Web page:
DIQUIS – Costa Rica
800 – 1500 A.D.

Height           : 56    cm
Width           : 19.8 cm
Depth           : 13.5 cm
Ancient European collection since 1966.


Anthropozoomorphic sculpture representing a man-jaguar standing on a cone-shaped base.

The head is round, whereas the jaw is angular and the felinized facial features are geometric. The large rectangular mouth is open and shows all the teeth and fangs. It spits a long snake with two reversed heads out. These stylized snake’s heads are viewed from the side, with the nose turned up. The wide and flat jaguar’s muzzle is drawn with three incisions. These incisions go up to mark the arches of the eyebrows and surround the engraved, hemmed and almond-shaped eyes. The large ears are sculpted. The top of the head is decorated with an engraved line, suggesting a skullcap. The head rests on a broad neck. The shoulders are strong and angular, whereas the trunk is thin. The arms, separated from the bust by a space, fall down along the body and the hands are placed on the hips. The elbow folds, as well as the fingers, are engraved. The wrists are attired with bracelets. The sex is visible. The legs, slightly apart, are strong and straight and the knees are in relief. The feet are marked by cuts, evoking the jaguar’s claws. The man-jaguar clings onto a cone-shaped base.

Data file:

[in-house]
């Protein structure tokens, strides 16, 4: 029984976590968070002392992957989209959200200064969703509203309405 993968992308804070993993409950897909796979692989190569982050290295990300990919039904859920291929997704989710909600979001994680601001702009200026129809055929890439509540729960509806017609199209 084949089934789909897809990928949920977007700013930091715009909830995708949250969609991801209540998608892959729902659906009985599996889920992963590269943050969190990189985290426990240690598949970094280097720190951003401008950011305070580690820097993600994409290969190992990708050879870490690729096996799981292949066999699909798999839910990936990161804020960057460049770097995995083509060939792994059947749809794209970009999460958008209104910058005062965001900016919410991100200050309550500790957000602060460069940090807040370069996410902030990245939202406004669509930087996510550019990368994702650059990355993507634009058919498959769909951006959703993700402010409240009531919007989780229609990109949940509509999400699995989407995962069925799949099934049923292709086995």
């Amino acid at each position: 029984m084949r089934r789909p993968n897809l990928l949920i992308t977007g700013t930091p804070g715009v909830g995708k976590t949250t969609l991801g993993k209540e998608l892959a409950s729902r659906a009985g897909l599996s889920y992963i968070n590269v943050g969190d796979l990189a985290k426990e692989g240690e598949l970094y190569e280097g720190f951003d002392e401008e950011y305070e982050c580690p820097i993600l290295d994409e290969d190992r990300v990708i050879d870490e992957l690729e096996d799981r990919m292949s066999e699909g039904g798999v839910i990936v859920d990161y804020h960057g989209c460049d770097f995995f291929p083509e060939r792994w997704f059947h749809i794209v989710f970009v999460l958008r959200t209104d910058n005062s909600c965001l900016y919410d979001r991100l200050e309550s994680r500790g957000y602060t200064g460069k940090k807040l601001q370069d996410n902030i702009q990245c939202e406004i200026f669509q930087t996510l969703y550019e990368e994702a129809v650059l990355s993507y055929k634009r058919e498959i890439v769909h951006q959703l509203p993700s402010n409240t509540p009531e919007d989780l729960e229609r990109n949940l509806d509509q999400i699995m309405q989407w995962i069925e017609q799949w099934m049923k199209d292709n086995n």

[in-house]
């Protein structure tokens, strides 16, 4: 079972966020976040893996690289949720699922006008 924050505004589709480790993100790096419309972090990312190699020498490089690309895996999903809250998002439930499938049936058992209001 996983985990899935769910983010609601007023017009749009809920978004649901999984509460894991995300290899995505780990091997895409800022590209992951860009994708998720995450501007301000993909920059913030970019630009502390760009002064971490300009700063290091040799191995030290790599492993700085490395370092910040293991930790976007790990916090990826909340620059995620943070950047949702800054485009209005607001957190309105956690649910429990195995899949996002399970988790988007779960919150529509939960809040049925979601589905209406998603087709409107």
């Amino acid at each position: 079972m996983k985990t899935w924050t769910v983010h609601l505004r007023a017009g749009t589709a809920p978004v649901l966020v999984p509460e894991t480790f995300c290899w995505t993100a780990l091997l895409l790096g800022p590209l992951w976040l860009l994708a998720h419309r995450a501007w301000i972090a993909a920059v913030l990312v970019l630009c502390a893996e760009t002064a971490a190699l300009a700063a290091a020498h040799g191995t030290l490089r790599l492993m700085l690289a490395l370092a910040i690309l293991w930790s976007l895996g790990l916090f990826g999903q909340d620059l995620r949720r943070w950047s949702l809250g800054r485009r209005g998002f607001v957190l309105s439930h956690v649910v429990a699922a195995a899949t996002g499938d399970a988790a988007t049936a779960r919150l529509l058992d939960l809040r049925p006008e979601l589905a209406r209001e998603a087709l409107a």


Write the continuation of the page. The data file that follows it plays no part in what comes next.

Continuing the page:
On the back of the sculpture, the spine is engraved.

The Diquis culture develops between 800 and 1500 A.D. in southern Costa Rica. Its artistic production is characterized by stone sculptures representing anthropo- or zoomorphic figures, or monumental spheres. This standing figure, with the semi-round and geometric treatment of the limbs that are never freed from the body, is a beautiful example of the perfect mastery by the artists from the Diquis culture. It is particularly interesting for the anthropozoomorphic look of the man-jaguar, which is highlighted by the presence of the two-headed snake.